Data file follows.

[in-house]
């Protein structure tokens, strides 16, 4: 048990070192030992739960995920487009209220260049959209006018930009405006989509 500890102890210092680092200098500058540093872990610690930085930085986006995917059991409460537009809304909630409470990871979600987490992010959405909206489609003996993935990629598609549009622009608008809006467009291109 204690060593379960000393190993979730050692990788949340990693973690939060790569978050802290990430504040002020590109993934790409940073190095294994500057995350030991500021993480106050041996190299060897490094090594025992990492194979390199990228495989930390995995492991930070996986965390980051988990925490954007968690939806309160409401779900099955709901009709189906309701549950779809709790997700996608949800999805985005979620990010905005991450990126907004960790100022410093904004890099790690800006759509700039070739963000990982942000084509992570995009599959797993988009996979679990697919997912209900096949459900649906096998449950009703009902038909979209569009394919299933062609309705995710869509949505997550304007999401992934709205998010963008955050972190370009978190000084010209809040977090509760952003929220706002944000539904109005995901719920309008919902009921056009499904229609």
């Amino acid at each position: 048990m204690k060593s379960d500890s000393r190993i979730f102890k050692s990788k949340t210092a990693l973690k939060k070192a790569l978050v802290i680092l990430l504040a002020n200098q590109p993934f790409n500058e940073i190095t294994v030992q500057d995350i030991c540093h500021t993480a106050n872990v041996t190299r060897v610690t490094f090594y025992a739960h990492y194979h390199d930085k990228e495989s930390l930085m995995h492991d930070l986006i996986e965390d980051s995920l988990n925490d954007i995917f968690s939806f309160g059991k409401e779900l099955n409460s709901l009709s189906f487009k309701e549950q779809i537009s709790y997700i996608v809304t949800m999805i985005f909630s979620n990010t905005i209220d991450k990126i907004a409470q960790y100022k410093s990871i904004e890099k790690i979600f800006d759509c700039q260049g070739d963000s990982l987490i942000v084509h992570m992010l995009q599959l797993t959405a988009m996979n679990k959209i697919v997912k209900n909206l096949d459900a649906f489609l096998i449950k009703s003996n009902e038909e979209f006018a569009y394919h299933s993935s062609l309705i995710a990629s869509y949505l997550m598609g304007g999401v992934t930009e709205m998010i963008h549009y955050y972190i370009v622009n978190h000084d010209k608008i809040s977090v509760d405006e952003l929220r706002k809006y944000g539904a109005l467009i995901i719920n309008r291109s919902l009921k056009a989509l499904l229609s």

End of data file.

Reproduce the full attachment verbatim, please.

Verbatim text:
[in-house]
């Protein structure tokens, strides 16, 4: 048990070192030992739960995920487009209220260049959209006018930009405006989509 500890102890210092680092200098500058540093872990610690930085930085986006995917059991409460537009809304909630409470990871979600987490992010959405909206489609003996993935990629598609549009622009608008809006467009291109 204690060593379960000393190993979730050692990788949340990693973690939060790569978050802290990430504040002020590109993934790409940073190095294994500057995350030991500021993480106050041996190299060897490094090594025992990492194979390199990228495989930390995995492991930070996986965390980051988990925490954007968690939806309160409401779900099955709901009709189906309701549950779809709790997700996608949800999805985005979620990010905005991450990126907004960790100022410093904004890099790690800006759509700039070739963000990982942000084509992570995009599959797993988009996979679990697919997912209900096949459900649906096998449950009703009902038909979209569009394919299933062609309705995710869509949505997550304007999401992934709205998010963008955050972190370009978190000084010209809040977090509760952003929220706002944000539904109005995901719920309008919902009921056009499904229609």
């Amino acid at each position: 048990m204690k060593s379960d500890s000393r190993i979730f102890k050692s990788k949340t210092a990693l973690k939060k070192a790569l978050v802290i680092l990430l504040a002020n200098q590109p993934f790409n500058e940073i190095t294994v030992q500057d995350i030991c540093h500021t993480a106050n872990v041996t190299r060897v610690t490094f090594y025992a739960h990492y194979h390199d930085k990228e495989s930390l930085m995995h492991d930070l986006i996986e965390d980051s995920l988990n925490d954007i995917f968690s939806f309160g059991k409401e779900l099955n409460s709901l009709s189906f487009k309701e549950q779809i537009s709790y997700i996608v809304t949800m999805i985005f909630s979620n990010t905005i209220d991450k990126i907004a409470q960790y100022k410093s990871i904004e890099k790690i979600f800006d759509c700039q260049g070739d963000s990982l987490i942000v084509h992570m992010l995009q599959l797993t959405a988009m996979n679990k959209i697919v997912k209900n909206l096949d459900a649906f489609l096998i449950k009703s003996n009902e038909e979209f006018a569009y394919h299933s993935s062609l309705i995710a990629s869509y949505l997550m598609g304007g999401v992934t930009e709205m998010i963008h549009y955050y972190i370009v622009n978190h000084d010209k608008i809040s977090v509760d405006e952003l929220r706002k809006y944000g539904a109005l467009i995901i719920n309008r291109s919902l009921k056009a989509l499904l229609s």